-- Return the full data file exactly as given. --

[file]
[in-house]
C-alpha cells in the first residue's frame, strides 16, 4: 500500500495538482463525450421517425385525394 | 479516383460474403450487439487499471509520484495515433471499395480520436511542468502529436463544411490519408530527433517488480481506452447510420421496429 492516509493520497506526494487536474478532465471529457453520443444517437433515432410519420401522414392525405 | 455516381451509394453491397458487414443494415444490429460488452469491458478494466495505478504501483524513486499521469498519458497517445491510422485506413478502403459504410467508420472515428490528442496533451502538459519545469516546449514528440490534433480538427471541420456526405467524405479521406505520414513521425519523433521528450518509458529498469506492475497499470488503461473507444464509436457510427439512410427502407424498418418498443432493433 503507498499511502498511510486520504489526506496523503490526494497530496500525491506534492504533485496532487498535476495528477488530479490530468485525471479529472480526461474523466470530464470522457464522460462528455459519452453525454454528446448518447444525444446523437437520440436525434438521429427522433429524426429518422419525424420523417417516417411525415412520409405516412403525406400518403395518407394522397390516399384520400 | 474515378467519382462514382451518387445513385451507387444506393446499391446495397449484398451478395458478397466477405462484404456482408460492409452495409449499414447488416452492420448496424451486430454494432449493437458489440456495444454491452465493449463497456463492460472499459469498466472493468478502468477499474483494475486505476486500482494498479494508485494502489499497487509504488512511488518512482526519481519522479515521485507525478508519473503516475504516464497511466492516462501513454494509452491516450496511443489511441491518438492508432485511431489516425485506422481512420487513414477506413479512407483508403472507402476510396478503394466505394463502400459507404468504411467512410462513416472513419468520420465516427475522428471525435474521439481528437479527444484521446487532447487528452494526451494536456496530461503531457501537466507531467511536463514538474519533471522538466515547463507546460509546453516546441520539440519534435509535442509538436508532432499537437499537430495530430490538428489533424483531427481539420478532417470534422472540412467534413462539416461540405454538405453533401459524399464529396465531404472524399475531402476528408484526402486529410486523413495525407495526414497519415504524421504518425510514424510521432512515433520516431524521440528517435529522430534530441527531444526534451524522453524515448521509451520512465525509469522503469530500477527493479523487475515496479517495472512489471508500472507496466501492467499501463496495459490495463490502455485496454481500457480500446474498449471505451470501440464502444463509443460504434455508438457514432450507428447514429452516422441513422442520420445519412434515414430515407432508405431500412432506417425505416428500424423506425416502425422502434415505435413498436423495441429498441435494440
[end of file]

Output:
[in-house]
C-alpha cells in the first residue's frame, strides 16, 4: 500500500495538482463525450421517425385525394 | 479516383460474403450487439487499471509520484495515433471499395480520436511542468502529436463544411490519408530527433517488480481506452447510420421496429 492516509493520497506526494487536474478532465471529457453520443444517437433515432410519420401522414392525405 | 455516381451509394453491397458487414443494415444490429460488452469491458478494466495505478504501483524513486499521469498519458497517445491510422485506413478502403459504410467508420472515428490528442496533451502538459519545469516546449514528440490534433480538427471541420456526405467524405479521406505520414513521425519523433521528450518509458529498469506492475497499470488503461473507444464509436457510427439512410427502407424498418418498443432493433 503507498499511502498511510486520504489526506496523503490526494497530496500525491506534492504533485496532487498535476495528477488530479490530468485525471479529472480526461474523466470530464470522457464522460462528455459519452453525454454528446448518447444525444446523437437520440436525434438521429427522433429524426429518422419525424420523417417516417411525415412520409405516412403525406400518403395518407394522397390516399384520400 | 474515378467519382462514382451518387445513385451507387444506393446499391446495397449484398451478395458478397466477405462484404456482408460492409452495409449499414447488416452492420448496424451486430454494432449493437458489440456495444454491452465493449463497456463492460472499459469498466472493468478502468477499474483494475486505476486500482494498479494508485494502489499497487509504488512511488518512482526519481519522479515521485507525478508519473503516475504516464497511466492516462501513454494509452491516450496511443489511441491518438492508432485511431489516425485506422481512420487513414477506413479512407483508403472507402476510396478503394466505394463502400459507404468504411467512410462513416472513419468520420465516427475522428471525435474521439481528437479527444484521446487532447487528452494526451494536456496530461503531457501537466507531467511536463514538474519533471522538466515547463507546460509546453516546441520539440519534435509535442509538436508532432499537437499537430495530430490538428489533424483531427481539420478532417470534422472540412467534413462539416461540405454538405453533401459524399464529396465531404472524399475531402476528408484526402486529410486523413495525407495526414497519415504524421504518425510514424510521432512515433520516431524521440528517435529522430534530441527531444526534451524522453524515448521509451520512465525509469522503469530500477527493479523487475515496479517495472512489471508500472507496466501492467499501463496495459490495463490502455485496454481500457480500446474498449471505451470501440464502444463509443460504434455508438457514432450507428447514429452516422441513422442520420445519412434515414430515407432508405431500412432506417425505416428500424423506425416502425422502434415505435413498436423495441429498441435494440